Yahoo, OneLogin, DocuSign, Wonga – there is no short supply when it comes to high-profile data breaches, with rhetoric surrounding these incidents decrying the lax security measures and forewarning the hefty costs, fines and damage to brand. However, in findings which seemingly go against the cyber security grain of late, IBM has found that the average cost of a data breach has declined a significant 10%.
According to IBM Security’s global study, the average cost of a data breach is $3.62 million globally, a 10% decline from 2016 results. This is the first time since the global study was created that there has been an overall decrease in the cost. The cost of these data breaches cost companies $141 per lost or stolen record on average.
The study, conducted by Ponemon Institute, indicates that there is a strong correlation between regulation and the overall cost of a data breach. European countries, which operate in a more centralised regulatory environment, saw a 26% decrease in the total cost of a data breach over last year’s study. The US, where regulation differs per state, saw data breach costs actually rise 5%.
The top five reasons as to why the US saw a rise in data costs included “compliance failures” and “rushing to notify”. A comparison of these factors suggests that regulatory activities in the U.S. could cost businesses more per record when compared to Europe.
For example, compliance failures cost U.S. businesses 48% more than European companies, while rushing to notify cost U.S. businesses 50% more than European companies. U.S. companies also reported paying over $690,000 on average for notification costs related to a breach – which is more than double the amount of any other country surveyed in the report.
These regulatory findings come at an apt time when the GDPR deadline is coming ever nearer. With just under a year to go, further regulatory compliance could result in further declines in data breach costs.
“New regulatory requirements like GDPR in Europe pose a challenge and an opportunity for businesses seeking to better manage their response to data breaches,” said Wendi Whitmore, Global Lead, IBM X-Force Incident Response & Intelligence Services (IRIS).
“Quickly identifying what has happened, what the attacker has access to, and how to contain and remove their access is more important than ever. With that in mind, having a comprehensive incident response plan in place is critical, so when an organization experiences an incident, they can respond quickly and effectively.”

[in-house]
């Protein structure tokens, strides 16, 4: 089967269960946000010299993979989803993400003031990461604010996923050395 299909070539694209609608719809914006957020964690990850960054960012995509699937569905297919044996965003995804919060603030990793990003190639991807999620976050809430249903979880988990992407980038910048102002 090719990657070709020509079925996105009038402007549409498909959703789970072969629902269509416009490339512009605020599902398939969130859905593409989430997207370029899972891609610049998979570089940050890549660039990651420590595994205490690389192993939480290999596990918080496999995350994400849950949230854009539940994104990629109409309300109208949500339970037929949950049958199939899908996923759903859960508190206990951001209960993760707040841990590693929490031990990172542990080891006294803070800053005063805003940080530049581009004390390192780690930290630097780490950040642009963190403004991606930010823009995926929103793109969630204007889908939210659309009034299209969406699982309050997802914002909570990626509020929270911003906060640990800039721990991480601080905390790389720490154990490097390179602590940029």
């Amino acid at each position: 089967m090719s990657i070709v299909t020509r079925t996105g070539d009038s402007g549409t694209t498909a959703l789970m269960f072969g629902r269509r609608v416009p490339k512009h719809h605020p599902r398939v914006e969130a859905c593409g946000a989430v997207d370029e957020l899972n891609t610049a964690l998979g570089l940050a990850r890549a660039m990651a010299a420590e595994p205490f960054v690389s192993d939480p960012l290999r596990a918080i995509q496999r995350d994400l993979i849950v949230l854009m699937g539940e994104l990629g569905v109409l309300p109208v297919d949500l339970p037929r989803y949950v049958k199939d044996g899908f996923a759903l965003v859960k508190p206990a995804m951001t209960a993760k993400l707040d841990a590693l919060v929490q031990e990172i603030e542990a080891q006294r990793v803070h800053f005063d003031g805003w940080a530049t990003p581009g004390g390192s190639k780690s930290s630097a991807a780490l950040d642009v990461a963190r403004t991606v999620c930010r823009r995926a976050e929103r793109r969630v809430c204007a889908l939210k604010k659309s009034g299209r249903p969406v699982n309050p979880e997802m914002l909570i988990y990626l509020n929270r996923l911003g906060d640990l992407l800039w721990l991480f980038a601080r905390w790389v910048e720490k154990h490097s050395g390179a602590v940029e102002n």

For a third year in a row, the report revealed the benefits of having an Incident Response (IR) team in place. Significantly reducing the cost of a data breach, an IR team found to save more than $19 per lost or stolen record.
A big part of why an IR team can reduce data breach costs is down to speed – the cost of a data breach was nearly $1 million lower on average for organisations that were able to contain a data breach in less than thirty days compared to those that took longer than 30 days.
Speed of response will be increasingly critical as GDPR is implemented in May 2018, which will require organizations doing business in Europe to report data breaches within 72 hours or risk facing fines of up to four percent of their global annual turnover.
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“The survey results make it clear that the time taken to contain a breach has a direct bearing on the cost. Threat triage, investigation and containment are processes carried out by people that need technology to support their efforts. The technology needs to allow our people to get true visibility into what is going on, rather than simply providing huge amounts of data that has to be manually trawled through,” said Darren Anstee, Chief Technology Officer at Arbor Networks.
Other factors found to reduce the cost of a data breach included encryption and education, with extensive use of encryption reducing data breach costs by $19 per lost or stolen record. Education, meanwhile, reduced the cost of a data breach by $12.50 per lost or stolen record.
Looking at the other side of the fence, the top factor increasing the cost of a data breach was the involvement of third-parties. The report found that third-parties increased the cost of a data breach by $17 per record.